Griz, you know very well that GI Joe toy guns lead to Columbine and your sarcasm to a VARY serious issue is appalling. please apologize or you'll receive a spanking.

  7. #7


    I bet next time a kid gets suspended for pointing his hand out like a gun pretending he is shooting with it.
    Last edited by Calico; 05-Feb-2010 at 08:56. Reason: spelling error

  8. #8


    Zero tolerance policies are for folks with no capacity for reasoning.

  9. #9


    Quote Originally Posted by Calico View Post
    I bet next time a kid gets suspended for point his hand out like a gun pretending he is shooting with it.
    that seems familiar of actually happening. i don't know if i can find the article, but i wouldn't doubt it not being true.

  10. #10


    Quote Originally Posted by khaymen View Post
    Zero tolerance policies are for folks with no capacity for reasoning.
    Zero tolerance = zero reasoning.

    The problem, though, is that the first time little Billy gets beaten up in the playground, some parent will raise hell. Worse yet if little Billy gets menaced with a "weapon" of any sort.

    This will sound like old-fogey talk, but in my day, we'd go settle things our own way in elementary school. The girls had character assassination and the boys had fists (broadly speaking).

    As for me, I'd happily pound on anyone who I saw mistreating or gang-attacking someone who couldn't fight back. In fact, there's a funny story that these days would have resulted in me being ejected from the school district:

    There was this kid when I was nine and in a new school who made it his mission to torture me. This happened for the bulk of the school year. I was having a bad day one time, and at recess this kid started trying to kick my feet together to make me trip. I warned him, warned him again, then started to climb up the hill to go back to the classroom. He then pushed me to the ground from behind.

    I jumped up and beat the shit out of him. Worked his body a bit, pounded his face in, the whole nine yards. I looked up ... to see our teacher watching what was going on. I walked away, knowing that I was caught.

    My parents were called in to an "emergency parent-teacher conference" the following day. Apparently this kid's parents had called the school and they were all sorts of bent out of shape. In a room with my parents, his parents, and the teacher, his parents called for my head while my parents tried to figure out just what had happened. The teacher's verdict:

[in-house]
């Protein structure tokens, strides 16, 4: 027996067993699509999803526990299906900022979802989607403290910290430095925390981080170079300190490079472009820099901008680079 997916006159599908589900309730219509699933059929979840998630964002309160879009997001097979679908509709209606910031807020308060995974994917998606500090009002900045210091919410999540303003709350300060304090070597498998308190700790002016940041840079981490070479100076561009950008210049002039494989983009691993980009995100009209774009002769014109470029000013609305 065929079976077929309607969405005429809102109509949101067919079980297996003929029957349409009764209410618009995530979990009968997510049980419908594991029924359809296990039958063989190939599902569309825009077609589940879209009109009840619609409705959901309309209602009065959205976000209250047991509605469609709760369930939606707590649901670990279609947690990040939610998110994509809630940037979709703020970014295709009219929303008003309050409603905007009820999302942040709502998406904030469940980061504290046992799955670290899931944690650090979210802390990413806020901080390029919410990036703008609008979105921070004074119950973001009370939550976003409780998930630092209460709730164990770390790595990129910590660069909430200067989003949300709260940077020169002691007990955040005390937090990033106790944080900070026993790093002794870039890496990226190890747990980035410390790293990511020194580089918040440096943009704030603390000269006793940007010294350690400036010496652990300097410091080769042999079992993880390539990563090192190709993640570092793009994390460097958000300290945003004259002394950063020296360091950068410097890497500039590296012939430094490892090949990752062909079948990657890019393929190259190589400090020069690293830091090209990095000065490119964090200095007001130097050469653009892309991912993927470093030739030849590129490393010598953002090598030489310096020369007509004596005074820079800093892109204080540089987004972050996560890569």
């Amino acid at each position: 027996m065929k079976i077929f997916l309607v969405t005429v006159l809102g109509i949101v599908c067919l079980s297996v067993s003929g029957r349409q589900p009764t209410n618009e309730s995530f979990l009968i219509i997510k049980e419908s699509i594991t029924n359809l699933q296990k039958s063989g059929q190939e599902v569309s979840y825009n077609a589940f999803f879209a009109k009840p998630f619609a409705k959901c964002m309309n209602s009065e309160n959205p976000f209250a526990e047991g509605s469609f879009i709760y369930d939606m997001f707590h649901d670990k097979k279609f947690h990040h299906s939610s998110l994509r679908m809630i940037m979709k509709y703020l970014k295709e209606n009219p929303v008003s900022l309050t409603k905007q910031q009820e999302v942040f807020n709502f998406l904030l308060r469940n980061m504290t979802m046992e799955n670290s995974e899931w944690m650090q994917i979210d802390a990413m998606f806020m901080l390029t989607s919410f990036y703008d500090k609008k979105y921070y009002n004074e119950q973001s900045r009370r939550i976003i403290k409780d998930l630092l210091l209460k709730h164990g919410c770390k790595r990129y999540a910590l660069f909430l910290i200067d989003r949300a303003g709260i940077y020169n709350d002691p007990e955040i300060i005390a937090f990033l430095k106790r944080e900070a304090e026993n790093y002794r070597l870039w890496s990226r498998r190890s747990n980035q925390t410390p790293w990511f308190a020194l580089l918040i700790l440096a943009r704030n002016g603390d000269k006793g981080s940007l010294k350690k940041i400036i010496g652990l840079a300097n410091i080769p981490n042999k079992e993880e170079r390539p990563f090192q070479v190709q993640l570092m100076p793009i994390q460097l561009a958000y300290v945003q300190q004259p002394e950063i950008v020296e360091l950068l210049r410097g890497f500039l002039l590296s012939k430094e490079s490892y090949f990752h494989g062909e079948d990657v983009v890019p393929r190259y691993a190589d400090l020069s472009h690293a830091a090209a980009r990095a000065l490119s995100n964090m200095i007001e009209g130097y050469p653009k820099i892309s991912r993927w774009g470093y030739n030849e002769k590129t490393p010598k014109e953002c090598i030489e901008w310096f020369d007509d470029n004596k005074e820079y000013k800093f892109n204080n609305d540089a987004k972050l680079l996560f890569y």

"<Other kid's name> had it coming. He'd been tormenting <my name> all year long, and finally <my name> had enough. He warned <other kid> several times, then after <other kid> attacked <my name> from behind, <my name> gave him what he deserved. Sorry, but your kid's a bully, and I'm glad that <my name> beat him up."

    My parents came home and told me about this, saying that they were pleased with the restraint I'd shown (6 months at that point), but that they didn't want to go through that again.

    This kid never bothered me again.

    I asked the teacher, years later, about the event. He confirmed my parents' report of what he said, and told me that he was proud to see me stand up for myself that day, especially in light of the fact that apparently this kid tormented other kids as well.

    In hindsight, he risked his ass for me. These days, I'd have been banned from the district, he'd have been fired, and my parents would have paid some hefty legal bills. All because a little shit wanted to torment some kid and got more than he bargained for one day.
    Note: I'm not condoning violence. However, when people can understand nothing else, one good, solid, public display of violence is usually sufficient to bring peace--or at least civility. I've had a couple of repeat incidents, including a two-on-one (me) fight "in the park" (I sent both kids to the hospital) in middle school and one incident my first year of high school (sent him through a wall and into the hospital). It took exactly three fights and several incidents for people to figure out that it just wasn't a good idea to mess with me, and that was energy well-invested.